Although I’ve lived in Albany most of my life, I have taken an interest in the politics of the other places that I called short term home. Only here in Albany have I ever witnessed the wheels of government turn so slow. Last Thursday the Albany Planning Committee met with just two things on the agenda, one of them being the matter of an Albany County Landbank. If you read my blogs on this issue, you know my stance. If not, I’ll repeat it. A LANDBANK SYSTEM WILL NOT WORK IN ALBANY COUNTY. Although the county is trumpeting the cause, it so happens than most of the properties in question — they say 809, but who really knows — lie within the city limits. So if the county is in control of the funding, exactly how does the process work? At the county auction yesterday they raked in over $500K in the sale of delinquent properties. From the listing of the properties sold, it’s apparent that there are some serious new owners of property that will probably result in some rehab. But what about the other properties sold for $1000, or $2000 dollars. Is the county ready to review plans for these properties in order for them to get funded under the landbank? Who will inevitably decide who gets funded? Does an individual have to purchase the property, then propose it’s intent. What happens — and this could definitely happen — if two people are interested in the same property? What do you think is going to become of a property sold for $1000. That’s right people, it’s going to fall to the wrecking ball. That will not sit to well with organizations like Historic Albany and it’s Chief Engineer Susan Holland. When did organizations like that get so much power in this city? I agree that there is a lot of history is our town, but when it comes to some of these properties, they’re too unsafe even to do a walk through, never mind a rehab. When is everyone going to understand that? I wonder just how many of the buyers at the auction actually did a complete inspection of the property. Not a pry open the plywood panels on the front door and declare, “yep, there is a way to get upstairs”, but have an engineer do a look around to see if it is even feasible to rehab. The engineer could even give you some kind of ballpark number on what it would take to fix. I’ll bet that a lot of the buyers didn’t do anything close to that. There is also the matter of back taxes, and unpaid water bills, etc., etc. I am under the understanding that something has to be done about this matter by the end of November.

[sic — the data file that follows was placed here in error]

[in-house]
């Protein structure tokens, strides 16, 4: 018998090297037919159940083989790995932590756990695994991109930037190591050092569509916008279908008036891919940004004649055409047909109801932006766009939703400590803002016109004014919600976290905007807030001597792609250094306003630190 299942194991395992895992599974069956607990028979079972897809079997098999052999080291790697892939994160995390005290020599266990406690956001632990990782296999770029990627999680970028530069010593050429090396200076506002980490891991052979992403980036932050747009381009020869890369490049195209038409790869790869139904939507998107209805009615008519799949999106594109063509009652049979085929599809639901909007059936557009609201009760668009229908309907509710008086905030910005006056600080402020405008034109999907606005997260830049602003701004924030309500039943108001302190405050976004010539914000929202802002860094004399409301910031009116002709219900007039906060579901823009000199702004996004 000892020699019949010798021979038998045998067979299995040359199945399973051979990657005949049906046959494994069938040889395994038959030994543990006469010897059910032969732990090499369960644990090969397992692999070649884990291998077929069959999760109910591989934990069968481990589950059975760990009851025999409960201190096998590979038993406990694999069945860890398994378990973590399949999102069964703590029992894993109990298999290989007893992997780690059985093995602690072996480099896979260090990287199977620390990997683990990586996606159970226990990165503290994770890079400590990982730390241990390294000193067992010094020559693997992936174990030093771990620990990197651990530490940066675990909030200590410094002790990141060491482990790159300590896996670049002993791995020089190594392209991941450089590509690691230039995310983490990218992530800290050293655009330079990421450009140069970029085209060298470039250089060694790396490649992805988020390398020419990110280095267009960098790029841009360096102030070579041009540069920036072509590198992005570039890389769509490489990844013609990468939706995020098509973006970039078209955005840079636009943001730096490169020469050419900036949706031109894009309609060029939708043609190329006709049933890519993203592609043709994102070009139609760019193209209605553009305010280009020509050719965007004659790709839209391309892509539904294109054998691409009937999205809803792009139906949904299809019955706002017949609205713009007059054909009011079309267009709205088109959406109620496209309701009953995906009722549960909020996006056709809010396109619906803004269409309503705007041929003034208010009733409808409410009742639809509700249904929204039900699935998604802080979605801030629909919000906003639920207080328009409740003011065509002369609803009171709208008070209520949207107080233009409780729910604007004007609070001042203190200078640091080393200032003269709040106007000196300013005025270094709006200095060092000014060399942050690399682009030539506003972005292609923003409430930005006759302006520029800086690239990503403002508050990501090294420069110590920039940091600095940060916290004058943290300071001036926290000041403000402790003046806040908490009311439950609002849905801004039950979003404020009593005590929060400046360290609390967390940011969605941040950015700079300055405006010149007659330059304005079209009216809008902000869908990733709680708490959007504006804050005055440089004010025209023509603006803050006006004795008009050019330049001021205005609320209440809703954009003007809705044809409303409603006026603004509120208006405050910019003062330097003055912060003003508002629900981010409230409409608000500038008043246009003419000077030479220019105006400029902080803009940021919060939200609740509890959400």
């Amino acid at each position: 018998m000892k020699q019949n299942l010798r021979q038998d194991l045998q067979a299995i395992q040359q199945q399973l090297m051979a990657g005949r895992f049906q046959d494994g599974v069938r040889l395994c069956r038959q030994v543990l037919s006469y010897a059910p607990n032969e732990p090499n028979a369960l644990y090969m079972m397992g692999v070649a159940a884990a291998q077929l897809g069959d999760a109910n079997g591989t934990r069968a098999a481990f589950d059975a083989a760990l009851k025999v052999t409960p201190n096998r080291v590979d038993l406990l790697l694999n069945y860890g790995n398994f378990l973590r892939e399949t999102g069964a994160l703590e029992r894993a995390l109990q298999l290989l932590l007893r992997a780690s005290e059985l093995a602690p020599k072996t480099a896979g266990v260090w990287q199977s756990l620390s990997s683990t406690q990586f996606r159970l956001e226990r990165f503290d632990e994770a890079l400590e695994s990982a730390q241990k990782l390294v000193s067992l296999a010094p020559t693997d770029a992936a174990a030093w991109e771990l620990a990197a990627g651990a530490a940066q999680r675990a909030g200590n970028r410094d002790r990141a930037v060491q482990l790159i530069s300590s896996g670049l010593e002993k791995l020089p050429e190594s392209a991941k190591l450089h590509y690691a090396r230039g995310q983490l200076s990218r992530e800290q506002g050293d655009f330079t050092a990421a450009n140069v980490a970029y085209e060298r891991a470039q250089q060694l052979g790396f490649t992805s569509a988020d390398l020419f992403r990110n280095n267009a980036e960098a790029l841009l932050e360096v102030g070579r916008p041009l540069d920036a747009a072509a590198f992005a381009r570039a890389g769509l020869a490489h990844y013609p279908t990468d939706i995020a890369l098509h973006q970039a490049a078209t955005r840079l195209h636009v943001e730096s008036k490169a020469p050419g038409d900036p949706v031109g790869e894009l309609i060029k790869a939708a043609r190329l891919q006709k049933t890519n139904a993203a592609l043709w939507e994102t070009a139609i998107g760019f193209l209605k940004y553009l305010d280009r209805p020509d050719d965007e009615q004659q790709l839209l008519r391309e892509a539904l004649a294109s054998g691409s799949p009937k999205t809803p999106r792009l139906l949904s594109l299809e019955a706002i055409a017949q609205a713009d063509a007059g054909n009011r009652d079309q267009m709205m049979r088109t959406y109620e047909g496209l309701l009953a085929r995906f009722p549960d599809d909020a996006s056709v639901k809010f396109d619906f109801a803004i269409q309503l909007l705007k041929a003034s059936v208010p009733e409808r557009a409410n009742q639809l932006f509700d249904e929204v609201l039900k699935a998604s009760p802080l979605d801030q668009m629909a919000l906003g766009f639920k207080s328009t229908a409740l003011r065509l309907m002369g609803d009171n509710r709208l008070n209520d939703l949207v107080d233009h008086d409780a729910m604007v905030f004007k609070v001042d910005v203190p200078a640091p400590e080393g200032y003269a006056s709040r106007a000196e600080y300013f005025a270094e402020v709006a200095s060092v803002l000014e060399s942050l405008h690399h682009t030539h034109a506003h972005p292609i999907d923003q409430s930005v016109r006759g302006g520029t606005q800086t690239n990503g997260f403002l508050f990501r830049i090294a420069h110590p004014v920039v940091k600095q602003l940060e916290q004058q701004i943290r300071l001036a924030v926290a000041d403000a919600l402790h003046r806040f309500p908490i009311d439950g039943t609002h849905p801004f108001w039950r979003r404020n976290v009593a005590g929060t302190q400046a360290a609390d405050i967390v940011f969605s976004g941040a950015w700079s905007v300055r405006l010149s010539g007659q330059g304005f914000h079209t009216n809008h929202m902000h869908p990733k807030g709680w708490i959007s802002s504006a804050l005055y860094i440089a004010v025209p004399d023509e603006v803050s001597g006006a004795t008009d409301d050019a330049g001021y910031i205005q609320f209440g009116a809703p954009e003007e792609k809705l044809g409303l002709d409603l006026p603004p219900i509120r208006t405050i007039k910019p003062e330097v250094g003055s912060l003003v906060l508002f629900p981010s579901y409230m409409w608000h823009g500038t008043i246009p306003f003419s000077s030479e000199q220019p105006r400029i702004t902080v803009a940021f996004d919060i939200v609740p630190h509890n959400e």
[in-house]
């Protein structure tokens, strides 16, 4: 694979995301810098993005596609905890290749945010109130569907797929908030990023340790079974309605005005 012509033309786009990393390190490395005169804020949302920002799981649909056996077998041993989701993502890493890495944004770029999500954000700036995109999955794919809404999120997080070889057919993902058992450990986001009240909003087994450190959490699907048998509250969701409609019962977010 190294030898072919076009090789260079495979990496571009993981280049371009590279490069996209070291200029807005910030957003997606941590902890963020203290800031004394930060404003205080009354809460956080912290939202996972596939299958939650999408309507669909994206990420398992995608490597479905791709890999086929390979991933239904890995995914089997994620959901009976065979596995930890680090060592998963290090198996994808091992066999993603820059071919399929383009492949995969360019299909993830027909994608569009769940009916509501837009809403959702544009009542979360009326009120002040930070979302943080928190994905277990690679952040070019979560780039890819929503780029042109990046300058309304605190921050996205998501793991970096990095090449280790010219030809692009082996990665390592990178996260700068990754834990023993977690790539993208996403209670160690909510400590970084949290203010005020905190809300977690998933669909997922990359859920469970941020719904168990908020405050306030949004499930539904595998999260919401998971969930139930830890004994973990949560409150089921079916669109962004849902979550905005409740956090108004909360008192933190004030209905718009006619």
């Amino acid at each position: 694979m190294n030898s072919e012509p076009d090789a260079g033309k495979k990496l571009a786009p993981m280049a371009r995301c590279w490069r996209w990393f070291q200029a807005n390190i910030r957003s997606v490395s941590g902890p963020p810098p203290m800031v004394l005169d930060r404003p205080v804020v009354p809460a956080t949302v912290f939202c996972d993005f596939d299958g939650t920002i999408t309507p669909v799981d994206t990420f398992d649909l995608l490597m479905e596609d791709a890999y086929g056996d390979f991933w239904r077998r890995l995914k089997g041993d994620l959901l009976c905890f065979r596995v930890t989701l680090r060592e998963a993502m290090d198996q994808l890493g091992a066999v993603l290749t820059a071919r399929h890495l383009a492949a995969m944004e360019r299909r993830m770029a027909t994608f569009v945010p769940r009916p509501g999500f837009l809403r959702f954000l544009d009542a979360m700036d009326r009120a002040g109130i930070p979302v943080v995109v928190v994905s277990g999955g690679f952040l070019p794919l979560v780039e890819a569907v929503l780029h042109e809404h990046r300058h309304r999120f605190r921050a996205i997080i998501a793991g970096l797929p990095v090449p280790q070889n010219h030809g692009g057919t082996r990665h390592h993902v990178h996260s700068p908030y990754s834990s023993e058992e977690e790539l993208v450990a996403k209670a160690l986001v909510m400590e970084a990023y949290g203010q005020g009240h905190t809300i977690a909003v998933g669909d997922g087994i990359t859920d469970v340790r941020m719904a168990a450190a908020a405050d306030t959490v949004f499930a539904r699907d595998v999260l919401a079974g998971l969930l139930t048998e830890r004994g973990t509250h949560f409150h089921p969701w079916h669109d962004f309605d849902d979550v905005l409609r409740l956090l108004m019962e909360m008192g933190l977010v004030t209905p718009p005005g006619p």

And that is “The Daily Take”